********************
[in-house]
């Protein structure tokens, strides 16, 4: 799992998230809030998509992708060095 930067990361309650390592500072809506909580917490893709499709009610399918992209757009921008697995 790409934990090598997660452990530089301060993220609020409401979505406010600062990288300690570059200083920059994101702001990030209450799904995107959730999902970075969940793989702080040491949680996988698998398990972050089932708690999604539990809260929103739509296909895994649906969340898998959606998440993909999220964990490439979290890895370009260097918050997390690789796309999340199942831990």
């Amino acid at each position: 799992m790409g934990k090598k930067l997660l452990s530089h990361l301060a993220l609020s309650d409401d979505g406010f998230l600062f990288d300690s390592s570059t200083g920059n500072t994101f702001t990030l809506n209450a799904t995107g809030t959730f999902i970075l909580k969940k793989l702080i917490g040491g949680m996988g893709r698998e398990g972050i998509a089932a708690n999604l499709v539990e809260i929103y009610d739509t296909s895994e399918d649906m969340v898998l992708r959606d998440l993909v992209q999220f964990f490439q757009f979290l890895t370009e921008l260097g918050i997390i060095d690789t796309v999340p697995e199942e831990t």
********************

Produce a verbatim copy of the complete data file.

[in-house]
């Protein structure tokens, strides 16, 4: 799992998230809030998509992708060095 930067990361309650390592500072809506909580917490893709499709009610399918992209757009921008697995 790409934990090598997660452990530089301060993220609020409401979505406010600062990288300690570059200083920059994101702001990030209450799904995107959730999902970075969940793989702080040491949680996988698998398990972050089932708690999604539990809260929103739509296909895994649906969340898998959606998440993909999220964990490439979290890895370009260097918050997390690789796309999340199942831990």
């Amino acid at each position: 799992m790409g934990k090598k930067l997660l452990s530089h990361l301060a993220l609020s309650d409401d979505g406010f998230l600062f990288d300690s390592s570059t200083g920059n500072t994101f702001t990030l809506n209450a799904t995107g809030t959730f999902i970075l909580k969940k793989l702080i917490g040491g949680m996988g893709r698998e398990g972050i998509a089932a708690n999604l499709v539990e809260i929103y009610d739509t296909s895994e399918d649906m969340v898998l992708r959606d998440l993909v992209q999220f964990f490439q757009f979290l890895t370009e921008l260097g918050i997390i060095d690789t796309v999340p697995e199942e831990t």